Tuesday, October 27, 2015, 4:30 PM
James M. Stewart ’32 Theater at 185 Nassau Street.
This event, the 2015-16 Theodore H. Holmes ’51 and Bernice Holmes Lecture presented by the Program in Creative Writing, is free and open to the public.
Next Thursday, two of Brooklyn’s most exciting young poets will be visiting Princeton’s English Department for a reading of their work.
Please join us for the reading in McCosh room 40 at 4:30 PM on Thursday, October 22nd (reception to follow in the Thorp Library).
The event, sponsored by Princeton’s Contemporary Poetry Colloquium, is free and open to the public.
MATTHEW ROHRER is the author of numerous highly acclaimed and much loved books of poetry, including A Hummock in the Malookas (selected by Mary Oliver for the National Poetry Series), Satellite, A Green Light (Short listed for the 2005 Griffin International Poetry Prize), Rise Up, They All Seemed Asleep, A Plate of Chicken, Destroyer and Preserver, Surrounded by Friends (published just this year by Wave Books), as well as a collaborative works, Nice Hat, Thanks, and Gentle Reader! (an erasure of Romantic era texts).
Rohrer is the recipient of a Pushcart Prize and has published work in The New Young American Poets: An Anthology (2000), The New American Poets: A Bread Loaf Anthology (2000), and Legitimate Dangers: American Poets of the New Century (2006). He teaches in the Creative Writing program at New York University. (selected from poets.org).
MORGAN PARKER is the author of Other People’s Comfort Keeps Me Up At Night (Switchback Books 2015), selected by Eileen Myles for the 2013 Gatewood Prize. Her second collection, There Are More Beautiful things than Beyonce, is forthcoming from Tin House Books in February 2017. Morgan received her Bachelors in Anthropology and Creative Writing from Columbia University and her MFA in Poetry from NYU. Her work has been featured or is forthcoming in numerous publications, as well as anthologized in Why I Am Not A Painter (Argos Books) and The BreakBeat Poets: New American Poetry in the Age of Hip-Hop (Haymarket Books). She has done editorial work for Apogee Journal, No, Dear Magazine, and The Atlas Review. Winner of a 2016 Pushcart Prize and a Cave Canem graduate fellow, Morgan lives with her dog Braeburn in Brooklyn, NY. She works as an Editor for Amazon Publishing’s imprint Little A, and moonlights as poetry editor of The Offing. She also teaches Creative Writing at Columbia University and co-curates the Poets With Attitude (PWA) reading series with Tommy Pico. With poet and performer Angel Nafis, she is The Other Black Girl Collective. She is a Sagittarius. (bio from http://www.morgan-parker.com/about/).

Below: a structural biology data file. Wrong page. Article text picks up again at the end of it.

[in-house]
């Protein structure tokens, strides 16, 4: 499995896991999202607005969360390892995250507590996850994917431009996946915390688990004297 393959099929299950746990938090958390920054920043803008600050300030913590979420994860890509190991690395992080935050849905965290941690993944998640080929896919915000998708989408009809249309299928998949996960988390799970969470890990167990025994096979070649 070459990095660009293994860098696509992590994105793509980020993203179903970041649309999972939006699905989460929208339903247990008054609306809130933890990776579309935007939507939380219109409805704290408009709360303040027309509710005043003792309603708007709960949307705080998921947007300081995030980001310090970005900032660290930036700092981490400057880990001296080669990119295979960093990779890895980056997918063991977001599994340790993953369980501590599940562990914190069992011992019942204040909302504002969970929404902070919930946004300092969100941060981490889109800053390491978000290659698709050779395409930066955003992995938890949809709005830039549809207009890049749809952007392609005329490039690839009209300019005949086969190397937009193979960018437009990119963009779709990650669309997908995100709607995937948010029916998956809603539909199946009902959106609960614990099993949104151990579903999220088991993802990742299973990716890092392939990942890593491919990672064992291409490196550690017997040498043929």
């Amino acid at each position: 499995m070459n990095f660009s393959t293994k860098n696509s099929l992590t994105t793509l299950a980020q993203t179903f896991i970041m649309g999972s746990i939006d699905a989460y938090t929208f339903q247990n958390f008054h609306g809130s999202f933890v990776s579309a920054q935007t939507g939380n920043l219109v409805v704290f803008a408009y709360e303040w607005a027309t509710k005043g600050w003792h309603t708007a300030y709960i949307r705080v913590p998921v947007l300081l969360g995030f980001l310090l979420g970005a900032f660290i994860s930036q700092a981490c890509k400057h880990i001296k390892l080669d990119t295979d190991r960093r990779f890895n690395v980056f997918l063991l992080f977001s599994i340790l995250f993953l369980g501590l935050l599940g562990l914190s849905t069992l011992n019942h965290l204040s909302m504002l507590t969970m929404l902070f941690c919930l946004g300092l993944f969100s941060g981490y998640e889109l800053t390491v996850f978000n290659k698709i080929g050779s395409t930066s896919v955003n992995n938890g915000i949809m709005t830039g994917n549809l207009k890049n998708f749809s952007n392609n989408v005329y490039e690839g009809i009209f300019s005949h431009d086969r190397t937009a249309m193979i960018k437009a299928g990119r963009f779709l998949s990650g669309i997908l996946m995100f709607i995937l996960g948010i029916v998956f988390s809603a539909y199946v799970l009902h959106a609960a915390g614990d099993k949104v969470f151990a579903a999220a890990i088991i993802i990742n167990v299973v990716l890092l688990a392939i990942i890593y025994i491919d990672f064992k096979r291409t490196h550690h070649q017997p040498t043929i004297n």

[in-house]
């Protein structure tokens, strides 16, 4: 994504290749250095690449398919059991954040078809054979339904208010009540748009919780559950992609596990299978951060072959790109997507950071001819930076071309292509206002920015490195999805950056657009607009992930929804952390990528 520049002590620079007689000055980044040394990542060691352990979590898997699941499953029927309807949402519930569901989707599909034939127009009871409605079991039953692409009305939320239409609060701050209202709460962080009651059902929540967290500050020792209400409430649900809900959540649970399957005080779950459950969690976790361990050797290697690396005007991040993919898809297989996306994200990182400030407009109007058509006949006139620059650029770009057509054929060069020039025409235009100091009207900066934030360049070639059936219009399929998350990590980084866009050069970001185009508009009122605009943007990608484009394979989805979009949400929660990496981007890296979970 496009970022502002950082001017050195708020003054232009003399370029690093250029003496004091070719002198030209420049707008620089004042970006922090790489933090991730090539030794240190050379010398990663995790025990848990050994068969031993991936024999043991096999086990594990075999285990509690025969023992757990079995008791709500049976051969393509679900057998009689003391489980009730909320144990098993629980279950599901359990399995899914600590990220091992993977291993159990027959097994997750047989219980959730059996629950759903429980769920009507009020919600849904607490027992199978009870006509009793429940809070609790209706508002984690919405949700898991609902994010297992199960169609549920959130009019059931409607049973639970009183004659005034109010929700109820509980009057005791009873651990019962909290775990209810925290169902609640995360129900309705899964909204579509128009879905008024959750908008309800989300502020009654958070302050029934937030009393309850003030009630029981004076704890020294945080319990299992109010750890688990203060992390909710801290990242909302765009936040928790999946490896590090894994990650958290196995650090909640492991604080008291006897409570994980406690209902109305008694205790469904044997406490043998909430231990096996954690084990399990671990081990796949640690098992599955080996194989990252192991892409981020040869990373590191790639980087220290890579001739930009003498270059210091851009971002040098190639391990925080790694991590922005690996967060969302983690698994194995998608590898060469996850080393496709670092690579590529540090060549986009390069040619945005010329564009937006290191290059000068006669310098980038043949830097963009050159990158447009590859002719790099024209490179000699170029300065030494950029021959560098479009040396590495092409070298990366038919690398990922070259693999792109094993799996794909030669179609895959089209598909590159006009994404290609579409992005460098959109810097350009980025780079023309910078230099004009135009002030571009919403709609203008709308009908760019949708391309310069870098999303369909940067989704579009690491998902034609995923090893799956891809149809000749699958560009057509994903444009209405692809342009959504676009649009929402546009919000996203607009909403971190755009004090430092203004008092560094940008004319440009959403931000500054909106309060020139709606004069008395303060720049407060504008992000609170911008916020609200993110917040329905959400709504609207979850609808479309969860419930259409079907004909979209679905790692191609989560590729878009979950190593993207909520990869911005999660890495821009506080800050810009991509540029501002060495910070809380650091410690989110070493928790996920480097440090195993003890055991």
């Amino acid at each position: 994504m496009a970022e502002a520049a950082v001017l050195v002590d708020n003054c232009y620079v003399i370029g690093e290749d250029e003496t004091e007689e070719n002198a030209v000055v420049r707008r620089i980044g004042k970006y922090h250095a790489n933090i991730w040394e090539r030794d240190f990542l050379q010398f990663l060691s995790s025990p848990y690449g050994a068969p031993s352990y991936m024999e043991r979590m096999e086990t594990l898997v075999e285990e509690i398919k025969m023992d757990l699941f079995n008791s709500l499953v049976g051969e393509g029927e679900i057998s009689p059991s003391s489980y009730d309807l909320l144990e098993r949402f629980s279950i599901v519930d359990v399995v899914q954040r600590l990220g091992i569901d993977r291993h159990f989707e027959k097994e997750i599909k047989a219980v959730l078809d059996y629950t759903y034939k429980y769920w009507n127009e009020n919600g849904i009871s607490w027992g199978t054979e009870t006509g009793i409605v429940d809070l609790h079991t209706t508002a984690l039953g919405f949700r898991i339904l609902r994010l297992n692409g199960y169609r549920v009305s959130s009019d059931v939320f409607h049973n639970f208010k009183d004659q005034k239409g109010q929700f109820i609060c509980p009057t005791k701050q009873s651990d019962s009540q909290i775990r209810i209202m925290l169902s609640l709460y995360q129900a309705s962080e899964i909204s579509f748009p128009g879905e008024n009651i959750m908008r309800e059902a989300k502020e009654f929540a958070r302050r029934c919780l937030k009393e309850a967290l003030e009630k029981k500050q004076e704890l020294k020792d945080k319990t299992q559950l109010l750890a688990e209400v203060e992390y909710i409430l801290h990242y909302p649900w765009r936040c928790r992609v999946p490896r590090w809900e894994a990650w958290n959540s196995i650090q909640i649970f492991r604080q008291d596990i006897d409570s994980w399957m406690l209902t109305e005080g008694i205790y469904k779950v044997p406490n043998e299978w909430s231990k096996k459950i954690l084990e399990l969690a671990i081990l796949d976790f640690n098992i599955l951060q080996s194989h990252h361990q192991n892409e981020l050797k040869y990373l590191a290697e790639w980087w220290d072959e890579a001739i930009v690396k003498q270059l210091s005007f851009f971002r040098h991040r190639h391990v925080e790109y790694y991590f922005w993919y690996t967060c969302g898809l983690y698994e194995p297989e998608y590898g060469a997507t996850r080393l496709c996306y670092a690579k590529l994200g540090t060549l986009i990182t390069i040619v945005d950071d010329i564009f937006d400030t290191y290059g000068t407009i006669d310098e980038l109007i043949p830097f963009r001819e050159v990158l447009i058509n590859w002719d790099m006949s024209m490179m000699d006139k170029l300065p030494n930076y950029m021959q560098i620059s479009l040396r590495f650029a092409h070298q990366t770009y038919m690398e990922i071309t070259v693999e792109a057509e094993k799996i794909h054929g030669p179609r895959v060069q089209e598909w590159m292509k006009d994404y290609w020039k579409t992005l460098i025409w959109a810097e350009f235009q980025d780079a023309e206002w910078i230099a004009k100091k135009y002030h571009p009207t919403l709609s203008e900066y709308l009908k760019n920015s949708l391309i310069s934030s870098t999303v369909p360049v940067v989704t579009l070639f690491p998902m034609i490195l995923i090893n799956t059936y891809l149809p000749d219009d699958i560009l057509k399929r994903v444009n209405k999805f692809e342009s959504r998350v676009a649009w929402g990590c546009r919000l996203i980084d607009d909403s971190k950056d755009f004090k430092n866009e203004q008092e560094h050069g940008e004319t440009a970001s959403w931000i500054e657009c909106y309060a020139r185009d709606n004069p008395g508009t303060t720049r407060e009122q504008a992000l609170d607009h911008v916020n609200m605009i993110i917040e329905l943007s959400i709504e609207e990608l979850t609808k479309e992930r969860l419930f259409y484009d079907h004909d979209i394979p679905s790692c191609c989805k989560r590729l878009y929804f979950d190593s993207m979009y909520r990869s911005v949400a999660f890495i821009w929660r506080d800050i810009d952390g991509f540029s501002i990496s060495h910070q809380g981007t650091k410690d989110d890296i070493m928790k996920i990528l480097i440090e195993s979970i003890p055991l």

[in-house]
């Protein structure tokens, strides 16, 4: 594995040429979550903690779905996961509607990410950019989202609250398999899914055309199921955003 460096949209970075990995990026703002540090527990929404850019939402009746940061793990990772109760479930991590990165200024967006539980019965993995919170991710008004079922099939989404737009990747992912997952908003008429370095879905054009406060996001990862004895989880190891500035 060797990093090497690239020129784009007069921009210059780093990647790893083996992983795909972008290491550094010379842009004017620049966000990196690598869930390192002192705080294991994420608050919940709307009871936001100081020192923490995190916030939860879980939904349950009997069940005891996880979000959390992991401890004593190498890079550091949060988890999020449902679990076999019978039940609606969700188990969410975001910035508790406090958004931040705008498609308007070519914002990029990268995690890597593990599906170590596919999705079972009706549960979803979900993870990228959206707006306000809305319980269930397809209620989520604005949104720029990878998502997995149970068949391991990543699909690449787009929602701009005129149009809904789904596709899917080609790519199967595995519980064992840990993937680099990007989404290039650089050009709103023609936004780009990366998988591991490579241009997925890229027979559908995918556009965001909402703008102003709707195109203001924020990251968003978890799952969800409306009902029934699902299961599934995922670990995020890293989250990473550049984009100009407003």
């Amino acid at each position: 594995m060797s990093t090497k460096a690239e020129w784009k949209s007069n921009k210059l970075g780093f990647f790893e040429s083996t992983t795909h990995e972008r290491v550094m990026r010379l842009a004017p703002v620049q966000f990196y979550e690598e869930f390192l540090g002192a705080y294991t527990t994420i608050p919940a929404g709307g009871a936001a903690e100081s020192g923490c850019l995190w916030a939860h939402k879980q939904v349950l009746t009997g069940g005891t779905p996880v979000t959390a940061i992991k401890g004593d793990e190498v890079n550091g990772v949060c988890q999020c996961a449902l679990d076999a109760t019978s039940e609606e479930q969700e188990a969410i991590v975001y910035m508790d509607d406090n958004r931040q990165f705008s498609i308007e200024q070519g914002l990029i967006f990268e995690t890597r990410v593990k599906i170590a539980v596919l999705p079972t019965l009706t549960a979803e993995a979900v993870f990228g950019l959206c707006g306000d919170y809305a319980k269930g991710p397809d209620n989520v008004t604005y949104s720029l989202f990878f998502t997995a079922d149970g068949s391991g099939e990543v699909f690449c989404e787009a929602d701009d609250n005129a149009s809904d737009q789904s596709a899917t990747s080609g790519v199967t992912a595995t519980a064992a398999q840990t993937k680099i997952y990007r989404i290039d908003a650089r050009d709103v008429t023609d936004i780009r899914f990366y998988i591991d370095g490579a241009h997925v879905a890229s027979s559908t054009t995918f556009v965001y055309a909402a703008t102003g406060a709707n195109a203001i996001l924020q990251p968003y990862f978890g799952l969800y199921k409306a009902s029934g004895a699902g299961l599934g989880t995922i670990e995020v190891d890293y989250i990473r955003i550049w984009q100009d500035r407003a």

Poet Srikanth (Chicu) Reddy, author of Facts for Visitors: Poems, and Voyager, and Associate Professor at the University of Chicago in the English department and the Program in Poetry and Poetics will be lecturing at Princeton on Monday, October 5th, 4:30 PM, in a very exciting event sponsored by the Bagley Wright Lecture Series.
“The Unfinished”– A Lecture About Auden’s “Musée des Beaux Arts” and Brueghel’s “The Fall of Icarus”
Monday, October 5, 2015
Hinds Library, McCosh Hall
Reception in the Thorp Library to follow talk.
Students will present work from Susan Stewart and Eve Aschheim’s graduate course “Drawing and the Line in Literature and the Visual Arts,” taught this semester in Princeton’s Interdisciplinary Doctoral Program in the Humanities (IHUM). For more information about this exciting course, which has explored the meaning and creation of the line in poetry and the visual arts, please follow this link.
Exhibition On View April 30th — May 21st, 2015
at Guggenheim Gallery, Whitman College, Princeton University
Reception and Poetry Reading: Tuesday, May 5th, 3:00-4:30 PM